• By virtue of this configuration, the slip gain determination means can determine the slip gain in accordance with the computed steering angle difference; that is, the state of slippage having occurred at any one of the front-side left and right wheels and the rear-side left and right wheels, and the corrected assist force computation means can compute a corrected assist force by multiplying together the assist force computed by the assist force computation means and the slip gain. Therefore, the assist force correction means can decrease the assist force computed by the assist force computation means, through use of the slip gain which decreases as the computed steering angle difference (that is, the degree of slippage) increases. As a result, application of excessive assist force and self-steer which would otherwise occur at the slipping wheel can be reliably prevented. Also, the slip gain determination means can decrease the slip gain gradually as the steering angle difference (the degree of slippage) increases. By virtue of this, for example, in the case where slippage has occurred at any one of the front-side left and right wheels and the rear-side left and right wheels, the assist force correction means can correct the assist force such that the assist force decreases gradually. Therefore, sudden change of the assist force can be prevented reliably.
  • In this case, the assist force correction means may include slip gain recovery determination means. If the assist force computed by the assist force computation means is not “0” when the steering angle difference computed by the steering angle estimation means becomes less than the second steering angle difference, the slip gain recovery determination means prohibits the slip gain, which is determined by the slip gain determination means through use of the computed steering angle difference, from becoming greater than “0” to thereby maintain the slip gain at “0”. If the assist force computed by the assist force computation means is “0” when the steering angle difference computed by the steering angle estimation means becomes less than the second steering angle difference, the slip gain recovery determination means permits the slip gain, which is determined by the slip gain determination means through use of the computed steering angle difference, from recovering and becoming greater than “0”.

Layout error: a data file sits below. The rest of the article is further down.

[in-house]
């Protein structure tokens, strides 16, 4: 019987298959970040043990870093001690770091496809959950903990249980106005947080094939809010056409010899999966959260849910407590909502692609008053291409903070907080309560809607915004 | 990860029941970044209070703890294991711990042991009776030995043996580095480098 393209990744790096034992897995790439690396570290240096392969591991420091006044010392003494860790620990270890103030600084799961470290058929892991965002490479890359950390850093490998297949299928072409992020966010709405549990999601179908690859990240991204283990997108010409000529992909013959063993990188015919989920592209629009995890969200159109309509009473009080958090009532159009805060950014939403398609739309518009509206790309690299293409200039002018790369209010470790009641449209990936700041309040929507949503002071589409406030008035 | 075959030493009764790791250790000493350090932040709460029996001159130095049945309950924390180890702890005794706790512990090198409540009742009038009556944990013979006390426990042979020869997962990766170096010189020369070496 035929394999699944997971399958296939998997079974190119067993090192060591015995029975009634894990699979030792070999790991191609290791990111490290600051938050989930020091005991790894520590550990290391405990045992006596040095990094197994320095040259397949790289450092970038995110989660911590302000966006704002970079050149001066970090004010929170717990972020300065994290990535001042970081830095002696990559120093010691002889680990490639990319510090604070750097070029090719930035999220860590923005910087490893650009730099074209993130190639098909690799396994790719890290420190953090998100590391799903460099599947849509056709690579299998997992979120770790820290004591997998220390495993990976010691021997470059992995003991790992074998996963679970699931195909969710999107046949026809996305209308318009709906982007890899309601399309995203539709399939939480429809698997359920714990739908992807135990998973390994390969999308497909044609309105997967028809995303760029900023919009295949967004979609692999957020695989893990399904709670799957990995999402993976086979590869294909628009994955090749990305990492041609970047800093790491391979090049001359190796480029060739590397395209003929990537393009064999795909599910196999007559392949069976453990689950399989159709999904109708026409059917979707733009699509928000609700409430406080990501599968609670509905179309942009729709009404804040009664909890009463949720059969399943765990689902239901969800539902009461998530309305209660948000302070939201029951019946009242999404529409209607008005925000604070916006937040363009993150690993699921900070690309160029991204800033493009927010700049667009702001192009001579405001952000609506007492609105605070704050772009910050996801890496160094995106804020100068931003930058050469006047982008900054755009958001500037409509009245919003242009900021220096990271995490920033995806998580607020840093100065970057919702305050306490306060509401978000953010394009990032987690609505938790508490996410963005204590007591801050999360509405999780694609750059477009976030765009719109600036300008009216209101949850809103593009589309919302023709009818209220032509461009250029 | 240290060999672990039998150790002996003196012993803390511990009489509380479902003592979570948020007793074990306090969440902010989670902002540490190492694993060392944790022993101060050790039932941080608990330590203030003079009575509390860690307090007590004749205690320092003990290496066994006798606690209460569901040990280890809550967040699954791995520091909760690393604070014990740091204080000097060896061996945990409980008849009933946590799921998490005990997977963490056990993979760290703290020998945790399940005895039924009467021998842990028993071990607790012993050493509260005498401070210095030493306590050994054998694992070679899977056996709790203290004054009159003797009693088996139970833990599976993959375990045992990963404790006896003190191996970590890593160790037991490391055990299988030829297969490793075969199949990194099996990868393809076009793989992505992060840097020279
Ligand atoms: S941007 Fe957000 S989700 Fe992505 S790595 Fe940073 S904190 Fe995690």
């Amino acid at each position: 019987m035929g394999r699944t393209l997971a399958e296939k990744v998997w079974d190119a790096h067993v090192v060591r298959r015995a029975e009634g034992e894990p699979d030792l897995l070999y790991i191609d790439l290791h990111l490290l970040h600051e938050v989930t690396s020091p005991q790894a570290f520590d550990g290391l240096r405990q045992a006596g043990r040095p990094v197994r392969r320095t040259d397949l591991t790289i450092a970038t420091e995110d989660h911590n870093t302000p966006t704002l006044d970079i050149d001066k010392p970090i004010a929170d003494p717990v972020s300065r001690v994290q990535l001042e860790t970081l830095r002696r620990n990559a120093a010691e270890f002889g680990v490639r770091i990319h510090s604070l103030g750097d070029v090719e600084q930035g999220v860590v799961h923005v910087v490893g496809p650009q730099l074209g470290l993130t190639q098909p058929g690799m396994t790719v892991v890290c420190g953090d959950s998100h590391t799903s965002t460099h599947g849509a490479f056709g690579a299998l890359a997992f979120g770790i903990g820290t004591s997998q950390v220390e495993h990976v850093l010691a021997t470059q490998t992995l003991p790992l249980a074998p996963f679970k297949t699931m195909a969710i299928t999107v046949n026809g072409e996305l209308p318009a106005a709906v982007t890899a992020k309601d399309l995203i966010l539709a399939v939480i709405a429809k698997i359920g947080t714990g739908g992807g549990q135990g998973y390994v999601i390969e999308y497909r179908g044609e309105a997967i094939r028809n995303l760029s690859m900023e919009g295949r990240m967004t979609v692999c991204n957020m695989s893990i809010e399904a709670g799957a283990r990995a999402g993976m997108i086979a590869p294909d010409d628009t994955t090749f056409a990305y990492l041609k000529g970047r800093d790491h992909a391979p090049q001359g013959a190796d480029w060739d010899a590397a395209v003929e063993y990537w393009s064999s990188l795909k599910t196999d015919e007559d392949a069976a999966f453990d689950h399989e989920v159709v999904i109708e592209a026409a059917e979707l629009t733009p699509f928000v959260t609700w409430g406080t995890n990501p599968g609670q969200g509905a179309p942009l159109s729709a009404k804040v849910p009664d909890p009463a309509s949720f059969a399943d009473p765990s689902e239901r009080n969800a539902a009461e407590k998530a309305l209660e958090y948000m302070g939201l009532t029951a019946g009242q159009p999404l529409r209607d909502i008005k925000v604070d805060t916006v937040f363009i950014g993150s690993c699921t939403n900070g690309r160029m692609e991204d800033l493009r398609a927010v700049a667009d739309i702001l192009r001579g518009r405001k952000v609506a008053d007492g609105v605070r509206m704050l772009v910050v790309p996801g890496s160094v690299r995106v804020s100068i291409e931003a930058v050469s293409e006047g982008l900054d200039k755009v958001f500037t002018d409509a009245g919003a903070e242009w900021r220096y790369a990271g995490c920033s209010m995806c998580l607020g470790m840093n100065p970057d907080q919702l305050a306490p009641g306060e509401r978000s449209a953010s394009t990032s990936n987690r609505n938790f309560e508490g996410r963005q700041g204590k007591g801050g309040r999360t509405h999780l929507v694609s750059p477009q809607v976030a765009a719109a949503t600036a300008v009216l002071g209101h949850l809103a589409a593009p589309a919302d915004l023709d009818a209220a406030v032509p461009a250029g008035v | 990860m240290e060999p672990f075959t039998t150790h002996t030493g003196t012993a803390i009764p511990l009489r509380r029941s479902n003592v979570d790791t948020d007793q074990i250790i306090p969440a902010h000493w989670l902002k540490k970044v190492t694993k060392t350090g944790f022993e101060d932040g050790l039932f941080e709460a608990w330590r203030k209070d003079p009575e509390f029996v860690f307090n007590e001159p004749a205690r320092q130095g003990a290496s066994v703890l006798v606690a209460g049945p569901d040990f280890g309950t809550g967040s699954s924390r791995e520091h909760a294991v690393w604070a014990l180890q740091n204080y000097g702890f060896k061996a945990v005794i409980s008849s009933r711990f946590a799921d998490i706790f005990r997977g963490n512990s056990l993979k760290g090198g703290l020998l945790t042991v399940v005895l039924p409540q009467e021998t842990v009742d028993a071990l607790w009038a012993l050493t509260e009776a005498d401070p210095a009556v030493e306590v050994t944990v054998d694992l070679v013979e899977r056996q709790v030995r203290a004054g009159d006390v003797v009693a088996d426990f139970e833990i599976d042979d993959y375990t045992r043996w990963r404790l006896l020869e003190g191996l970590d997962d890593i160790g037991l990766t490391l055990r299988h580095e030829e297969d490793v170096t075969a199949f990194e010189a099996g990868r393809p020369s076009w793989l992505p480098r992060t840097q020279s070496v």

• By virtue of this configuration, in a situation where the slip gain changes from “0” to a value greater than “0”, the slip gain recovery determination means can determine whether to change the value of the slip gain, on the basis of the magnitude of the assist force computed by the assist force computation means. If the steering angle difference accidentally becomes less than the second steering angle difference in a state in which the steering angle difference has been equal to or greater than the second steering angle difference (a complete slip state in which the slip ratio becomes “1”), the slip gain determination means may determine the slip gain to become greater than “0”. In such a case, if the slip gain recovery determination means is not provided, the following problem occurs. If an assist force greater than “0” has been computed, the corrected assist force is applied, which may result in application of excessive assist force and occurrence of self-steer at the slipping wheel.
  • Therefore, only when the computed assist force is “0” in the above-described situation, the slip gain recovery determination means permits the slip gain, which is maintained at “0”, from recovering to a value which is greater than “0” and determined by the slip gain determination means in accordance with the steering angle difference. Since the slip gain can be maintained at “0” until application of the assist force becomes unnecessary, application of excessive assist force and occurrence of self-steer at the slipping wheel can be prevented reliably.
  • BRIEF DESCRIPTION OF THE DRAWINGS
  • FIG. 1 is a schematic diagram showing an electric power steering apparatus for a vehicle according to an embodiment of the present invention.
  • FIG. 2 is a block diagram representing control processing executed by an electronic control unit of FIG. 1.
  • FIG. 3 is a block diagram representing control processing executed by a steering angle estimation section of FIG. 2.
  • FIG. 4 is a graph showing the relation between steering speed (motor rotational angular speed) and cutoff frequency.